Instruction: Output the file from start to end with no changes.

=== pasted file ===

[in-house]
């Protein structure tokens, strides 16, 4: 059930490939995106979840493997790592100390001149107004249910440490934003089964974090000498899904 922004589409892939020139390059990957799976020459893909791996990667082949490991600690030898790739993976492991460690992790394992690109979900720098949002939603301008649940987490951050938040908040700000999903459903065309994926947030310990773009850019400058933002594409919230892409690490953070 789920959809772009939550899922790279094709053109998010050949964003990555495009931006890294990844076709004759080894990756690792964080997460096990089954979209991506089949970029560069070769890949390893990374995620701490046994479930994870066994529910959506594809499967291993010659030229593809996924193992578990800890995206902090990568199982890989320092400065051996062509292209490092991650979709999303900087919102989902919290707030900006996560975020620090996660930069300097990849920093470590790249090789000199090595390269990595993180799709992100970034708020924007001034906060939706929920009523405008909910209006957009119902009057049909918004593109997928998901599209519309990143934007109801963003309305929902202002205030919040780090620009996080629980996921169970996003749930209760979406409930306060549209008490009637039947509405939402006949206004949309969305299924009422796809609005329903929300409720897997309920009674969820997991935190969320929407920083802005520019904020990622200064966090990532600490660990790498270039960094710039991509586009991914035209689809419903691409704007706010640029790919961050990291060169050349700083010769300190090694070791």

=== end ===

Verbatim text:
[in-house]
């Protein structure tokens, strides 16, 4: 059930490939995106979840493997790592100390001149107004249910440490934003089964974090000498899904 922004589409892939020139390059990957799976020459893909791996990667082949490991600690030898790739993976492991460690992790394992690109979900720098949002939603301008649940987490951050938040908040700000999903459903065309994926947030310990773009850019400058933002594409919230892409690490953070 789920959809772009939550899922790279094709053109998010050949964003990555495009931006890294990844076709004759080894990756690792964080997460096990089954979209991506089949970029560069070769890949390893990374995620701490046994479930994870066994529910959506594809499967291993010659030229593809996924193992578990800890995206902090990568199982890989320092400065051996062509292209490092991650979709999303900087919102989902919290707030900006996560975020620090996660930069300097990849920093470590790249090789000199090595390269990595993180799709992100970034708020924007001034906060939706929920009523405008909910209006957009119902009057049909918004593109997928998901599209519309990143934007109801963003309305929902202002205030919040780090620009996080629980996921169970996003749930209760979406409930306060549209008490009637039947509405939402006949206004949309969305299924009422796809609005329903929300409720897997309920009674969820997991935190969320929407920083802005520019904020990622200064966090990532600490660990790498270039960094710039991509586009991914035209689809419903691409704007706010640029790919961050990291060169050349700083010769300190090694070791």